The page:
Steel is critical to a wide range of humanity’s infrastructure, from cars and trains to skyscrapers and bridges. Corrosion, however, throws a wrench in the works, decaying – and eventually destroying – much of this infrastructure over time due to the chemical impacts of chloride compounds (many of them in salt form). Now, researchers from Oregon State University’s College of Engineering have used supercomputing power to help engineers understand how chloride leads to corrosion.
“Steels are the most widely used structural metals in the world and their corrosion has severe economic, environmental, and social implications,” said Burkan Isgor, a civil and construction engineering professor at OSU and co-author of the research. “Understanding the process of how protective passive films break down helps us custom design effective alloys and corrosion inhibitors that can increase the service life of structures that are exposed to chloride attacks.”
To understand that process, the team used computer simulations based on density functional theory, a method that helped to elucidate the physical properties of the molecules involved in chloride’s corrosion process. This method, however, is computationally intensive, and for the simulations, the researchers turned to both the San Diego Supercomputer Center (SDSC) and the Texas Advanced Computing Center (TACC). At those centers, respectively, they made use of the Comet and Stampede2 supercomputers.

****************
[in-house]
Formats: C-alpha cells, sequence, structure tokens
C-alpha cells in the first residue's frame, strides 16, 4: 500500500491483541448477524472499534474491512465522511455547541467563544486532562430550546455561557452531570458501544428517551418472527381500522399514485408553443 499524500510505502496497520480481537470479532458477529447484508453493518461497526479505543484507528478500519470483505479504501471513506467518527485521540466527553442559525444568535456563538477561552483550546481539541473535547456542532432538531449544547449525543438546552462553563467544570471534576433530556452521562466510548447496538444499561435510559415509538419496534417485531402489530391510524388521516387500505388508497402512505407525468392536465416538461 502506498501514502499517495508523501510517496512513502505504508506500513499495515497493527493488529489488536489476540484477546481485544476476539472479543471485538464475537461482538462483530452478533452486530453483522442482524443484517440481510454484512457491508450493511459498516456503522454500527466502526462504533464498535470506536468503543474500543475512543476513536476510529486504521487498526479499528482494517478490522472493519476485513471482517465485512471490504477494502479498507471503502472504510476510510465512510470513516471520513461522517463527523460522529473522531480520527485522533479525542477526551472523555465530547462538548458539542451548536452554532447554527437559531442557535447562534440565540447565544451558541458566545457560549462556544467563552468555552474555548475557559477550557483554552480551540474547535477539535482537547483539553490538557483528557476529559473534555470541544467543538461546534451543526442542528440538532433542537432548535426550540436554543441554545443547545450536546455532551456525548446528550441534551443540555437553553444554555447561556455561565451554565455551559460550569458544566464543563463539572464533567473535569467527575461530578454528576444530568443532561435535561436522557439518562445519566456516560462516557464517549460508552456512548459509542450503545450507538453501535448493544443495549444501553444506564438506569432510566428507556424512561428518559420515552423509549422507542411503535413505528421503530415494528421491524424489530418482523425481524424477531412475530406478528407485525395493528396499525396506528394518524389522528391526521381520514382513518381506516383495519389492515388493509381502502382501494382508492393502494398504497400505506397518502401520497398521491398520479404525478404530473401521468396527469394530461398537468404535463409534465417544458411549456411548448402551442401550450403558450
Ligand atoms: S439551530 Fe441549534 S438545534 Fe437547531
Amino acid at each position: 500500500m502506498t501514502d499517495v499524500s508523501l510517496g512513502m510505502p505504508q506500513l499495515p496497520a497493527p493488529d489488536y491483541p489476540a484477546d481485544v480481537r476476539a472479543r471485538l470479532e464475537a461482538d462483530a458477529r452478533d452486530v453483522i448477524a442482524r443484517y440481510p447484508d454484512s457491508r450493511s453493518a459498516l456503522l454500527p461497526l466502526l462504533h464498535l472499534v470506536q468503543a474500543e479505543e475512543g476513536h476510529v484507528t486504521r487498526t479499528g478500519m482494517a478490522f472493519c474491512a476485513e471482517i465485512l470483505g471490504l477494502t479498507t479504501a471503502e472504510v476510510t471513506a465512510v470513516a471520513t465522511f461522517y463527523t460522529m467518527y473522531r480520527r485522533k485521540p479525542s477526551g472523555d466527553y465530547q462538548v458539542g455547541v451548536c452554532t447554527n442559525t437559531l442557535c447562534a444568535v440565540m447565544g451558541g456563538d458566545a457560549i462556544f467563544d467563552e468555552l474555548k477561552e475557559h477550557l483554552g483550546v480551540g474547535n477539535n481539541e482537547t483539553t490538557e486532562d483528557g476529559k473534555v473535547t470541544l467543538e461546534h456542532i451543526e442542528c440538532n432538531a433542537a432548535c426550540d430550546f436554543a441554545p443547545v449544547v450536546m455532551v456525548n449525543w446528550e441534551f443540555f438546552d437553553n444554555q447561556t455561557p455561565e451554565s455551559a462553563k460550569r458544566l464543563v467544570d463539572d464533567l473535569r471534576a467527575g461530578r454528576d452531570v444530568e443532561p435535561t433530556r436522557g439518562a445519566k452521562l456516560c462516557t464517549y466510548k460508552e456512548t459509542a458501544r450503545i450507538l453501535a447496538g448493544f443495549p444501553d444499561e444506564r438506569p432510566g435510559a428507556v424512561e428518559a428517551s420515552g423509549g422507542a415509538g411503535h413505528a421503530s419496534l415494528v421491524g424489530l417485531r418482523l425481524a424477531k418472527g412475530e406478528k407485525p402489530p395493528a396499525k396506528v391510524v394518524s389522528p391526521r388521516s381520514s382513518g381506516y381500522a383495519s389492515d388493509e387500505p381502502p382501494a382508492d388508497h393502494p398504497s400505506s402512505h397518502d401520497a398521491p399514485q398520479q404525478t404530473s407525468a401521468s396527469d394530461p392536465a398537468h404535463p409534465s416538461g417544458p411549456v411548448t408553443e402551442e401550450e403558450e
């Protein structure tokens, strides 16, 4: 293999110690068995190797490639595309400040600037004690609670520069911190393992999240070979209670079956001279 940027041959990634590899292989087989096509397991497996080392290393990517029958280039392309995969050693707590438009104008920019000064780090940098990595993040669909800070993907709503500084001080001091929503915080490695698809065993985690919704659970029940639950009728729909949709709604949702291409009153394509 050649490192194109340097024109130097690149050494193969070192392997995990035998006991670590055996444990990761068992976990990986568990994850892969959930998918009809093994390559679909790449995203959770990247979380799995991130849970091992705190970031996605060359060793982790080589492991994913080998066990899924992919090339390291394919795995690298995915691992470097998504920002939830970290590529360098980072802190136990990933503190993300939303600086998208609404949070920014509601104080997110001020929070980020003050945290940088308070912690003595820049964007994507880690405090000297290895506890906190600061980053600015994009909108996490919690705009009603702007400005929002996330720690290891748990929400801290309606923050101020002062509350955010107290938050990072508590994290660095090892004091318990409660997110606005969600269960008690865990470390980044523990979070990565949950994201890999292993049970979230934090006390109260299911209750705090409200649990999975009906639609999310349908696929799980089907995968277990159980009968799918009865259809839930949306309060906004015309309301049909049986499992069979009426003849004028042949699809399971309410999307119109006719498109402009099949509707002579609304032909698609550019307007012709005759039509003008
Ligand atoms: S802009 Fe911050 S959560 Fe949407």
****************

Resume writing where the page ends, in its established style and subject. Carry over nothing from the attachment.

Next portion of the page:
“We frequently collaborate with experimental groups and use experimental surface science tools to complement our computational methods,” said Líney Árnadóttir, a colleague of Isgor’s in the OSU College of Engineering. “For this study we relied on allocations from the National Science Foundation’s (NSF) Extreme Science and Engineering Discovery Environment (XSEDE) so that we could use Comet and Stampede2 to combine different computational analyses and experiments applying fundamental physics and chemistry approaches to an applied problem with potentially great societal impact.”
SDSC’s Comet system delivers 2.76 peak petaflops through its Intel Haswell-based CPU nodes, while TACC’s Stampede2, a Dell EMC system with Intel Xeon Phi CPUs, delivers 18.3 peak petaflops. For the researchers, having access to this computational firepower made all the difference, allowing them to zero in on the nanoscale processes involved in chloride-driven corrosion.
“Modeling degradation of oxide films in complex environments is computationally very expensive, and can be impractical even on a small local cluster,” said Isgor. “Not only do Comet and Stampede2 make it possible to work on more complex, more realistic, and industrially relevant problems, but also these high-performance computers let us do so within a reasonable timeframe, moving knowledge forward.”